Posted on 3 April 2013 | 1 response
Had an opportunity last night to try out a pair of Mizuno Wave Evo Cursoris at the Running Warehouse Pub Run. First and foremost, the run was amazing fun. It was the largest group I’ve seen out and was well-timed with my upcoming Half-Marathon coming up Sunday. We met at Laguna Grill and had a nice 3.5 mile trail run on the Irish Hills Trail. More on that in a minute.
After showing up, I had an opportunity to speak with the Mizuno rep and talked briefly about my running style. He recommended I try out one of their newest shoes, the Wave Evo Cursoris. They actually had them in my size! a 12.5. That’s a first for me. They were extremely bright in an almost florescent orange, but fit was great. A quick run around the parking lot confirmed they were the right size and would be fine for my run. No need to get blisters right now!
Heading out, the 50+ people broke into about two groups. I had never run the Irish Hills trail, so I didn’t know exactly what to expect. I found out quickly, that the trail is pretty much up, then down. Not really much in the way of flat land. You’re going up or down, the entire time. The trail, while well-groomed, is also really rocky. I typically wear Merrell Bare Access 2‘s, which only have about 4mm of cushion. The Cursoris have 12mm of cushion stack, and wow, I was happy they did. The marble sized pebbles weren’t an issue in the Cursoris. I could feel them at spots, but nothing to hurt my foot.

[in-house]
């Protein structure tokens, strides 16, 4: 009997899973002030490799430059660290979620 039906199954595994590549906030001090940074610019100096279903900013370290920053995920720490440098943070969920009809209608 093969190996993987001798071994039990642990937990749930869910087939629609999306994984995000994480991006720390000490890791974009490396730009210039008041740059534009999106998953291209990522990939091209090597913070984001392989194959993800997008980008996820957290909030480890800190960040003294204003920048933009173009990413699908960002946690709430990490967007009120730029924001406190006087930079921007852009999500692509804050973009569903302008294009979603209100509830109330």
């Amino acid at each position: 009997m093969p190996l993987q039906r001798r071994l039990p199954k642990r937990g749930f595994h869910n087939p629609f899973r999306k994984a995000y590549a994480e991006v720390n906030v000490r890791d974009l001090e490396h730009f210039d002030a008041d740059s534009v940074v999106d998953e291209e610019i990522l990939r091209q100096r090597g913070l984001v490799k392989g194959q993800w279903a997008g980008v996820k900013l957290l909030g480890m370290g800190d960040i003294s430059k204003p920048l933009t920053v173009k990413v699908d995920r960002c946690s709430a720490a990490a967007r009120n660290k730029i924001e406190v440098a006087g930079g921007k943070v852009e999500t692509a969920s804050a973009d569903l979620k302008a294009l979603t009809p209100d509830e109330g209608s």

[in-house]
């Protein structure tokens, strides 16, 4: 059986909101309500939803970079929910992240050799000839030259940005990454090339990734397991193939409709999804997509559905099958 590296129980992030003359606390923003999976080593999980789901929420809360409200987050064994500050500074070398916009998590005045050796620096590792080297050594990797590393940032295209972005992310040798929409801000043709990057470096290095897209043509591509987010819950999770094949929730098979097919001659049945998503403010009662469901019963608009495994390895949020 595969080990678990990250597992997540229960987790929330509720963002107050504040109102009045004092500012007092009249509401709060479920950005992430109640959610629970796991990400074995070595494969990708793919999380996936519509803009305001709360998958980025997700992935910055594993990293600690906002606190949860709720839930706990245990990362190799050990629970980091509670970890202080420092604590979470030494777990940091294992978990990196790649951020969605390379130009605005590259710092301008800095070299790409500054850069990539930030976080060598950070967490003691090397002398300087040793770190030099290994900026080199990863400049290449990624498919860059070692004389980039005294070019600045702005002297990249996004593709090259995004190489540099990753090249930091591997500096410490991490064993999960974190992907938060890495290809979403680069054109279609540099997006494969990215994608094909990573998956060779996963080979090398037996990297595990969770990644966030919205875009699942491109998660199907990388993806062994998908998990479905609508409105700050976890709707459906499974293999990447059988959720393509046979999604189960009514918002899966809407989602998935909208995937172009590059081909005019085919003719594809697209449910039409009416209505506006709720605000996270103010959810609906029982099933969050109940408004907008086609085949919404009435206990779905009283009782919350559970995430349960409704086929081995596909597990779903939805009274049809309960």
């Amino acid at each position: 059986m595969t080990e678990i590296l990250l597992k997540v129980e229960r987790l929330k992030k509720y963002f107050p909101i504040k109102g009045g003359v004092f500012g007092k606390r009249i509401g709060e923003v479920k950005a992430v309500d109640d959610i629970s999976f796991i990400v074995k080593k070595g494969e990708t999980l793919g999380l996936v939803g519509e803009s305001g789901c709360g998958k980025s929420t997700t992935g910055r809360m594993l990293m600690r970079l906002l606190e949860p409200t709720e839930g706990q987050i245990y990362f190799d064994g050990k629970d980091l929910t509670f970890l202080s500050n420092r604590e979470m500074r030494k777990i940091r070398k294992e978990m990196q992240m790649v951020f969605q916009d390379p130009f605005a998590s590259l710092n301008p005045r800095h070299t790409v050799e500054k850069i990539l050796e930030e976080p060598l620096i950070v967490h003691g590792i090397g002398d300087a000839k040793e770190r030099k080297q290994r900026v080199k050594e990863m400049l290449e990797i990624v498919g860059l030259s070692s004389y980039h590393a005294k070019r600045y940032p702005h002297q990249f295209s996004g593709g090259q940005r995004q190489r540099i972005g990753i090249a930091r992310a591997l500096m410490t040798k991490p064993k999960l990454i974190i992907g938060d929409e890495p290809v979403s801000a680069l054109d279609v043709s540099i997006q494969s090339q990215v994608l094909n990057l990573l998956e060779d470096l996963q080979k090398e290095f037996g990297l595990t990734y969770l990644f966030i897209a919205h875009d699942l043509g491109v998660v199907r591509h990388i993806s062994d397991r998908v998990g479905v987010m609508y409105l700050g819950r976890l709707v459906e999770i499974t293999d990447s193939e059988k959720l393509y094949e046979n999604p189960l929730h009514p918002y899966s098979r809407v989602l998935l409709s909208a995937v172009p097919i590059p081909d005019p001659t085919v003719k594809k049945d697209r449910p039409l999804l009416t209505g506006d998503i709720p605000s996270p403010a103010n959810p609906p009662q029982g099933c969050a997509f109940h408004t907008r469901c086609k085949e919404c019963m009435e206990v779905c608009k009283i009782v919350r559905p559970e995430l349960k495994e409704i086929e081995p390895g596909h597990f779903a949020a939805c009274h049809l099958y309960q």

While the shoe isn’t a trail shoe, it was well-balanced and handled the trail just fine. Light at 6.8oz, I was impressed at the amount of punishment it took. The mesh upper allowed my foot to move around naturally, but I would recommend that you go a half-size smaller than you would in a traditional shoe. I noticed it when my toes were against the front of the shoe on the steep down hill of the trail as I slowed my descent. Unlike my Merrell’s, the shoe allows for a high-volume foot, so if you’re like me, you’ll be really happy with the fit over the top of the foot.
The only negatives I have with the shoe are the color choices, bright green and orange. I wear my running shoes for work and play after I retire them from running, and the bright green and orange just don’t work for everyday wearing. Would I buy them? I did offer to wear them this Sunday in the SLO Half-Marathon, unfortunately they took them back with them. I will definitely consider adding them to my shoe stable to wear along with my Merrell’s and handle those times when I’d like more cushion. You can pick up a pair at your favorite running store, or grab them now from Running Warehouse!